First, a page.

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How to Legally Prepare for Death and Mental Incapacity

We are living in turbulent times. We strive to keep ourselves and our loved ones safe amidst a pandemic; we follow the rules governments introduce, we get vaccinated or self-isolate. What more can we do to protect ourselves and the people we care about in this world, where Covid-19 is just the last in a long list of factors that add uncertainty to our lives, especially here in the Middle-East?

Here are a few useful tips:

1. You are never too young to make a Will
You might think that at 45, 40 or even younger, making a Will is irrelevant. You probably feel this way because thinking about your own death is something most people try to avoid. Nevertheless, death is inevitable, and even more – unpredictable. Like making a decision about insurance, choosing an investment portfolio, sometimes we are obliged to think about the future. Also, if you do not make a Will, what will take effect after you die will be the default Will in the Law of Inheritance. In most cases, it will not be the optimal way to divide your assets between your heirs. This is especially true for married people, when divorce is contemplated, yet did not happen yet, and especially during the process of divorce. Make a decision to decide for yourself. If you are not sure how to divide your assets or to whom, an experienced lawyer can assist you in making these crucial decisions, in a way that will ensure optimal posthumous distribution of your assets. Stop procrastinating – make the decision today.

2. Keep your Will up-to-date
Perhaps you already have a Will. But, does it fit your current needs? Sometimes an old Will can do more harm than good. As a rule of thumb, reexamine your Will every five years, or even sooner in case of changes in your marital status, birth (or death) of heirs, and changes in your preferences regarding your possessions or medical decisions.

3. Disinheritance is an option
Unlike some other countries, Israel permits each person to bequeath his or her property to whomever they wish. Children do not have a birthright to inherit from their parents, and in many cases, they indeed do not deserve to – only you will know, only you will decide. I am not encouraging you to disinherit any of your children, but occasionally it is well justified. In some cases, one may wish to bequeath more to some children because of special needs. Occasionally, a child is estranged or treats you poorly, and maybe you simply love a certain child more. Some children may struggle financially while others are doing well for themselves. Whatever the reason, a Will is the proper way to reflect this. But please, be advised that such Wills tend to be contested in court. Therefore, it is paramount to ensure that it will be upheld by a judge. For this purpose, your Will should be impeccable, so it could be properly defended in court. It should be accompanied with sufficient evidence to demonstrate to the judge that it manifests the genuine desire of the deceased, and that it is not the result of undue pressure. It is recommended that in such cases, a notarized Will certified by a qualified notary would be prepared. This type of Will is considered the most trustworthy Will and is comparable to a Will declared in front of a judge.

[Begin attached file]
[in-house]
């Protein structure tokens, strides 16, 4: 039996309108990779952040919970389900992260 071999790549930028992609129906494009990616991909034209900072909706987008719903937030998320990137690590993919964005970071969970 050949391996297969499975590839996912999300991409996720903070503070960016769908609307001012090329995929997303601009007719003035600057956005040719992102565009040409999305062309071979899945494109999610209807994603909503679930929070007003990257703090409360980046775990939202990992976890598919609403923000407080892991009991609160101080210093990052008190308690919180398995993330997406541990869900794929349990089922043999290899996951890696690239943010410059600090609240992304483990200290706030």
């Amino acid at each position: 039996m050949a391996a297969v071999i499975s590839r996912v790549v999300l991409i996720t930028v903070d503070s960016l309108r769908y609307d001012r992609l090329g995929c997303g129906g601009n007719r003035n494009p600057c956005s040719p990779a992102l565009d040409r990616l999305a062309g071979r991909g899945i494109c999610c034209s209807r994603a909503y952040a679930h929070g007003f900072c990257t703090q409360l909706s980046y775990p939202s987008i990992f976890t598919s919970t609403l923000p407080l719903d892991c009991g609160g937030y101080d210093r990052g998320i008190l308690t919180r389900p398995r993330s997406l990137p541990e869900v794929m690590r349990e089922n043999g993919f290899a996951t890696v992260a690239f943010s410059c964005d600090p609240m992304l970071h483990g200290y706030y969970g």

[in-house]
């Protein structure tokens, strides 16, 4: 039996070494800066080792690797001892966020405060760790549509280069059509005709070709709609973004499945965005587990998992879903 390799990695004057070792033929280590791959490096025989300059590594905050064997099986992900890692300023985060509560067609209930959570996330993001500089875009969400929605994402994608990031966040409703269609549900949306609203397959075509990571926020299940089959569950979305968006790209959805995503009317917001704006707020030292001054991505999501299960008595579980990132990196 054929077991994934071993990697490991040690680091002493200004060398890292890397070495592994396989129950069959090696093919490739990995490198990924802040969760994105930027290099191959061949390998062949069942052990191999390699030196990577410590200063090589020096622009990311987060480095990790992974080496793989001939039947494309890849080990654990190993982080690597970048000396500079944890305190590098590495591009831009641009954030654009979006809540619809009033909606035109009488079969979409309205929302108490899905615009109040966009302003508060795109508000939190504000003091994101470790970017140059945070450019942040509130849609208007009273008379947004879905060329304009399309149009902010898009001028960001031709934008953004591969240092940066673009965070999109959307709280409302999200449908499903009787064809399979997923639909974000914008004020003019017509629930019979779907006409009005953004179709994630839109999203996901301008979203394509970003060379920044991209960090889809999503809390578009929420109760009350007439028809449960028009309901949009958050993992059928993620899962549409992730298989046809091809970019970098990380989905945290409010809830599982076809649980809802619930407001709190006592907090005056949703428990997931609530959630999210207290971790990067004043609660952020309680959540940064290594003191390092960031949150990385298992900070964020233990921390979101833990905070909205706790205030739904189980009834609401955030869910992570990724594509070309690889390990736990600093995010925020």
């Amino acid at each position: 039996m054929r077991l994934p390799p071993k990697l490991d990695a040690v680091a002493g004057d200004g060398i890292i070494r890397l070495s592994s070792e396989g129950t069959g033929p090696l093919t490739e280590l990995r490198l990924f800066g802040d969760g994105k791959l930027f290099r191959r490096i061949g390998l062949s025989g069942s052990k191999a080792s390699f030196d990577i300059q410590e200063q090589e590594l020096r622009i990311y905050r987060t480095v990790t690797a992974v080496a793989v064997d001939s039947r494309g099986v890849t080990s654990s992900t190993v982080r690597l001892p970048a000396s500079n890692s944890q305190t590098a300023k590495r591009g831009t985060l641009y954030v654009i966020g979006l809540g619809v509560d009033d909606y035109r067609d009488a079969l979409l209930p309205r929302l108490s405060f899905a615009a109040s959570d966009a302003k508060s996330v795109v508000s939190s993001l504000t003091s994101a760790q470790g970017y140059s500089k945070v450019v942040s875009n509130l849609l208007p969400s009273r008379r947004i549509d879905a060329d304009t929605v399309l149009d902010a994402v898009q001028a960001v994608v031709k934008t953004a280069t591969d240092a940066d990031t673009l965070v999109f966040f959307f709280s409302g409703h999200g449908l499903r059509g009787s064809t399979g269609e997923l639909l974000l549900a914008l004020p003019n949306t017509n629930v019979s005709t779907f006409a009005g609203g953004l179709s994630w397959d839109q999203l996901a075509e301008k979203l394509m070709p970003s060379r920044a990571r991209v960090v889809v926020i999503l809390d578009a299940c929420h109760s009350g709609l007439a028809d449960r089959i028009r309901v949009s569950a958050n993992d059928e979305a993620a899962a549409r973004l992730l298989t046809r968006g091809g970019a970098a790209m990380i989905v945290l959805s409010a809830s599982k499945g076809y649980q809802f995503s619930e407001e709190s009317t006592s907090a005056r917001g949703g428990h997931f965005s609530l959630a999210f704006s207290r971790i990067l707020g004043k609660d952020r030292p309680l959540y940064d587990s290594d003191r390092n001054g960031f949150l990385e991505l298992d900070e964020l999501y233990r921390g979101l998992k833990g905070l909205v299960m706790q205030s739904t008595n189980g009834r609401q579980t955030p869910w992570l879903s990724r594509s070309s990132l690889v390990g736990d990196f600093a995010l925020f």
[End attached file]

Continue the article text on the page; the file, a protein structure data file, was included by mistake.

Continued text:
4. Everybody needs a guardian (angel)
Another potential serious turn of events is becoming legally incapacitated. This may happen due to accident, illness, or old age. Take note: the proportion of older people in the population is increasing in nearly every country, the number of people suffering from dementia is predicted to rise to 140 million in the year 2050. If you did not appoint a designated guardian, the court will do it for you. Often, these nominations are given to a family member, and this may not be the one you would have preferred. If you do not have close relatives, the court normally nominates second grade lawyers, the type you would not have chosen for yourself in hindsight.A Continuous Power of Attorney enables you to select someone you trust for this purpose. In fact, you can choose several people for this task. For example, if one of your daughters is a medical doctor and another is in finance, consider making the former your guardian for medical issues and the latter for your finances. Please be advised that only lawyers with special qualifications and training by the Ministry of Justice can prepare a Continuous Power of Attorney, which is the better alternative to having a court second-guessing your wishes.



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Friday, 19 July 2024

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